Motorcycle restoration, is it for you?
There are two main reasons to start a motorcycle restoration project, you either love motorcycles, or you love bringing things back to life. Both bring different challenges to the project.
If you love tinkering odds are you have plenty of tools, but you may know nothing of motorcycles, but that shouldn’t stop a natural-born tinkerer. On the other hand, you may love bikes and know them in an out but have never held a screwdriver in your hands.
Unlike car restorations, motorcycle projects are easier to do in your garage by yourself. They are usually less expensive than restoring a car as well. So if you are looking for a bonding project to build something together with your partner or maybe your son, a motorcycle is an excellent choice. Here are a few tips to get you started.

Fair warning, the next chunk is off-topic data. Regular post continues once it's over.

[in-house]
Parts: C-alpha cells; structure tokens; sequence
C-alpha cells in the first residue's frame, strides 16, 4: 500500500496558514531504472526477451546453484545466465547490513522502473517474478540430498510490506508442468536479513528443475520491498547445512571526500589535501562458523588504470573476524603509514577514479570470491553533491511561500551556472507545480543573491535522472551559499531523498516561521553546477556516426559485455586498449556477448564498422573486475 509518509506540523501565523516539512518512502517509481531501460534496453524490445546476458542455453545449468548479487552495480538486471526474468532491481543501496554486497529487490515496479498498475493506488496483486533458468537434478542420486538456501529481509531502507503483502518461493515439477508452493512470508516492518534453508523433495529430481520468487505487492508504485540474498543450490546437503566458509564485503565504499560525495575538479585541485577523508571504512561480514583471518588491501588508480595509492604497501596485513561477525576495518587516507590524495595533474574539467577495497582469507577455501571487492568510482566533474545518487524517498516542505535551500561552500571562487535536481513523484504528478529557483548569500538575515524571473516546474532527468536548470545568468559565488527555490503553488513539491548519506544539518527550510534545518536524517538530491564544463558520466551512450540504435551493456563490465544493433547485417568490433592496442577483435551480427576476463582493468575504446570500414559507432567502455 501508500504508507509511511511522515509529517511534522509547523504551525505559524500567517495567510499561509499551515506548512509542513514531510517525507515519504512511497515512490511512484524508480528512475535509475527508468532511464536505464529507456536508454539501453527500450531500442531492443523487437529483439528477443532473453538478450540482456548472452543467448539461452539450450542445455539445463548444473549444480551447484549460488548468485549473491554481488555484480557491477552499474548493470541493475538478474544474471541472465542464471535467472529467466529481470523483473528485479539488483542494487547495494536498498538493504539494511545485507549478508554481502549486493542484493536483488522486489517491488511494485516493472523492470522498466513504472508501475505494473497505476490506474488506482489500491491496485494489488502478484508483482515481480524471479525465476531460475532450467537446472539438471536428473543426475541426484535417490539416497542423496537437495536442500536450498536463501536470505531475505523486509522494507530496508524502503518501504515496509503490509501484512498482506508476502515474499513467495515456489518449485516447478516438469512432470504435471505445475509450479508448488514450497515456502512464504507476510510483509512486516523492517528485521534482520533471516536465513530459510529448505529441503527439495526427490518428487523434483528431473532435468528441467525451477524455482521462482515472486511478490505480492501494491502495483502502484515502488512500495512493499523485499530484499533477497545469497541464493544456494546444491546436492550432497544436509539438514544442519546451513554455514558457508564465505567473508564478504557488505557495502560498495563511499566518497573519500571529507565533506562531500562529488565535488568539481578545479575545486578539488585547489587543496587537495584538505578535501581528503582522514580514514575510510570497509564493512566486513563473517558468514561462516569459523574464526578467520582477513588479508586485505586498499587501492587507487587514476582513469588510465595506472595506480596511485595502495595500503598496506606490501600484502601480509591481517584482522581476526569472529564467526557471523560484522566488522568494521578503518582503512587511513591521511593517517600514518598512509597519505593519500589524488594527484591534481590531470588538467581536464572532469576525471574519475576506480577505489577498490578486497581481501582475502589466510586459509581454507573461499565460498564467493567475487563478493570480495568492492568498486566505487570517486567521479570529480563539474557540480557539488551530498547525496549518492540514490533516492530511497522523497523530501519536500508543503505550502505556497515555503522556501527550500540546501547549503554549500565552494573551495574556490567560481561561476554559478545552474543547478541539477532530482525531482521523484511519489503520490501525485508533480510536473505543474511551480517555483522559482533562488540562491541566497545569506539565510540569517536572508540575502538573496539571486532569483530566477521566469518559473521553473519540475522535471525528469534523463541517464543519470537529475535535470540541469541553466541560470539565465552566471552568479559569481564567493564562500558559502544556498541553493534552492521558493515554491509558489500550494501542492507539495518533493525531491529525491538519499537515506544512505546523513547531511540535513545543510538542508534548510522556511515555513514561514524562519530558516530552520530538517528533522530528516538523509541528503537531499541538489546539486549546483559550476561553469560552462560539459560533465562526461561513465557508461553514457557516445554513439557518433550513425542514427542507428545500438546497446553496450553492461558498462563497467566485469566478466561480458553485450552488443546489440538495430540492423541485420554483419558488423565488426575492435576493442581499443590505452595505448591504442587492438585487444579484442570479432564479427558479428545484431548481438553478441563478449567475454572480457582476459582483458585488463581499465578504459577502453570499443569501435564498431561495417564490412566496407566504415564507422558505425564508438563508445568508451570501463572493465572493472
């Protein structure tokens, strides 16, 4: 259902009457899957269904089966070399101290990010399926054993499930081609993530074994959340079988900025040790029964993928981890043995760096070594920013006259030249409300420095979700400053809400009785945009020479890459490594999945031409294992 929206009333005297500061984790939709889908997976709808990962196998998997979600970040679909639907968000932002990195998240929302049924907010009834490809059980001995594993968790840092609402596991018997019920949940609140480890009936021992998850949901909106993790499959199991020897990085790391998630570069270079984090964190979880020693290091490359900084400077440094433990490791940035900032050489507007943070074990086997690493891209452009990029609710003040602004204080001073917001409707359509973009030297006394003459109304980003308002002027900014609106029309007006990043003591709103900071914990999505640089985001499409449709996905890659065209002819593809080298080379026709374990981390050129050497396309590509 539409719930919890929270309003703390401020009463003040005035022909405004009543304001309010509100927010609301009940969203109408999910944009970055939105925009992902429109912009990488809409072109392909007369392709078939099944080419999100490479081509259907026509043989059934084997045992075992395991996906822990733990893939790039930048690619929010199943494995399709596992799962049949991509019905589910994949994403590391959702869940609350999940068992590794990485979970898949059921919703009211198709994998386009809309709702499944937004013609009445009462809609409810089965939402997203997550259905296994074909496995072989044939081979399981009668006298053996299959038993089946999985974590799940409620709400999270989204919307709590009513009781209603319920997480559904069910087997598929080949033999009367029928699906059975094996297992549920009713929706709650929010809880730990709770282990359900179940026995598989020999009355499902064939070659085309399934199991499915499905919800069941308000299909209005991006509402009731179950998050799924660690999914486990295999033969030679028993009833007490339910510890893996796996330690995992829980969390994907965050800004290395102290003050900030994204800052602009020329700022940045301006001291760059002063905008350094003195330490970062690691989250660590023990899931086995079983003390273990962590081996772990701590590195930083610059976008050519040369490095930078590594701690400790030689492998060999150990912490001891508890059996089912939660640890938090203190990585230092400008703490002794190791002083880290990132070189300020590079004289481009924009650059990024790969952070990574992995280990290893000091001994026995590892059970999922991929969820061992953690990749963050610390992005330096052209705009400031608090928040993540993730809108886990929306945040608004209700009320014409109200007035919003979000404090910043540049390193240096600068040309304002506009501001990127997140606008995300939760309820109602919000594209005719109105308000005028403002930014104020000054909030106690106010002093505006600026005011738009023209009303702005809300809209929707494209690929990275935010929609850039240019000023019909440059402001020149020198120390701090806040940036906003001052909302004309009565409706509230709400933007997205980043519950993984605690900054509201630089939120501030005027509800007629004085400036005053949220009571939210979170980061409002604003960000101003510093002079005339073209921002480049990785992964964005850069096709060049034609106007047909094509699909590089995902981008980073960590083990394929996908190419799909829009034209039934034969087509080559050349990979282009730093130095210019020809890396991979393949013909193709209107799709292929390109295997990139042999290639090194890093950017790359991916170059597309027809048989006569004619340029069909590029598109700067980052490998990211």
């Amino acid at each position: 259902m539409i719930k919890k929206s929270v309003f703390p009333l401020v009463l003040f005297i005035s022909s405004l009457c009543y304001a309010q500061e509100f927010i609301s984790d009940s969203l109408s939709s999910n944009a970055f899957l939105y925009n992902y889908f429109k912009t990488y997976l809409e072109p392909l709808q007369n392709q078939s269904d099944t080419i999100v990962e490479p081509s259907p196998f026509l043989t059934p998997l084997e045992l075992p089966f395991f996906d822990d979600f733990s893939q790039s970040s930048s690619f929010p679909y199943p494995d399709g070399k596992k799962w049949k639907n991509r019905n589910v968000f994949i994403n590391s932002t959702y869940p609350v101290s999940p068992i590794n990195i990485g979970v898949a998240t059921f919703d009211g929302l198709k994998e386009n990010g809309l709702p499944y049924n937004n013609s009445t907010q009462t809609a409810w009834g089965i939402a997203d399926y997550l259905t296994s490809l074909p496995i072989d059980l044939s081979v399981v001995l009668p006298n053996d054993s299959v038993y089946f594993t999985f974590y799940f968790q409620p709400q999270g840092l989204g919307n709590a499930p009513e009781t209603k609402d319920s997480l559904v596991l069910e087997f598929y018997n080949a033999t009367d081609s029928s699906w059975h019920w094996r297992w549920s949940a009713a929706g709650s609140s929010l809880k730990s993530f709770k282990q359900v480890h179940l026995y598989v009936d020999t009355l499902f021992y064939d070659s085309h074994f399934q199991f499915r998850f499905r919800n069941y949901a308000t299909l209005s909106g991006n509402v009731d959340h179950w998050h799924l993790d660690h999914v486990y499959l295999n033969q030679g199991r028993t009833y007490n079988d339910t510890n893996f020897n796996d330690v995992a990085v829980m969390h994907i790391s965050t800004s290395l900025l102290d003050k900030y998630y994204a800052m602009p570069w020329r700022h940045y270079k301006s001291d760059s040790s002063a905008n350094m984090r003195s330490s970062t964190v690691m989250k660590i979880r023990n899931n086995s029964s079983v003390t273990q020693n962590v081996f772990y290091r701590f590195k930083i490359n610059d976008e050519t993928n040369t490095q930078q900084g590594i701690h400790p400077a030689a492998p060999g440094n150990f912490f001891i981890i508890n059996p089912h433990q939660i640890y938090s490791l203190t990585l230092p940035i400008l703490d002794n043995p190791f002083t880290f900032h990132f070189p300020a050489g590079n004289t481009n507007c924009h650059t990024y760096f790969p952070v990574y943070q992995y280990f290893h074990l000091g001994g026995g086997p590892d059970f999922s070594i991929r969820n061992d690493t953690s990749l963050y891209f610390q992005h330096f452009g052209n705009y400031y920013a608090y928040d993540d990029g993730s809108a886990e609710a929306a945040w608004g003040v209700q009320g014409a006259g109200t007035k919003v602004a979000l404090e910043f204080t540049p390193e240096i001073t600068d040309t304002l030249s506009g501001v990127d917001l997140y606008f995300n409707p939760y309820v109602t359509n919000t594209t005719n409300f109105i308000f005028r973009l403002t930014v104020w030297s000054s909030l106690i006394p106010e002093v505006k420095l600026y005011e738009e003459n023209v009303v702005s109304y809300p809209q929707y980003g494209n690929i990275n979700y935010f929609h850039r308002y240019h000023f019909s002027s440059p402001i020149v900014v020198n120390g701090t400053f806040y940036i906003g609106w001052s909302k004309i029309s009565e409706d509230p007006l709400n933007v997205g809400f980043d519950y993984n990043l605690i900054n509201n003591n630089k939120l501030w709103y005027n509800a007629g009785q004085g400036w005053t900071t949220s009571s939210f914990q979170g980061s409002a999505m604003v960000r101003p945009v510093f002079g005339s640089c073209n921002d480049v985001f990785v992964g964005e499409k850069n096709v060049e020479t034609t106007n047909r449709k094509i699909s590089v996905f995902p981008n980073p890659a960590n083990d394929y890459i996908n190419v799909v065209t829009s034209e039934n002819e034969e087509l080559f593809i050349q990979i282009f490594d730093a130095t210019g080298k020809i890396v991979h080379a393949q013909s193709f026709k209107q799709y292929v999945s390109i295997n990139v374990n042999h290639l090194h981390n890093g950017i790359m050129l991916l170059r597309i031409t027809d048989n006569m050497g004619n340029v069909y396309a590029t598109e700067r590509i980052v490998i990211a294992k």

Choose a simple design
Choosing a motorcycle with a simple, straightforward design is recommended, especially if it’s your first build. Old Japanese motorcycles are widely recognized for their simple and pragmatic design.
That doesn’t mean you shouldn’t restore that old triumph you fell in love with, it’s just going to be harder. For first time restorers, it is also highly recommended that you choose a bike that’s already running. That will allow you to focus your time and budget on making it look great instead of rebuilding the engine.
Learn to ride it before you restore it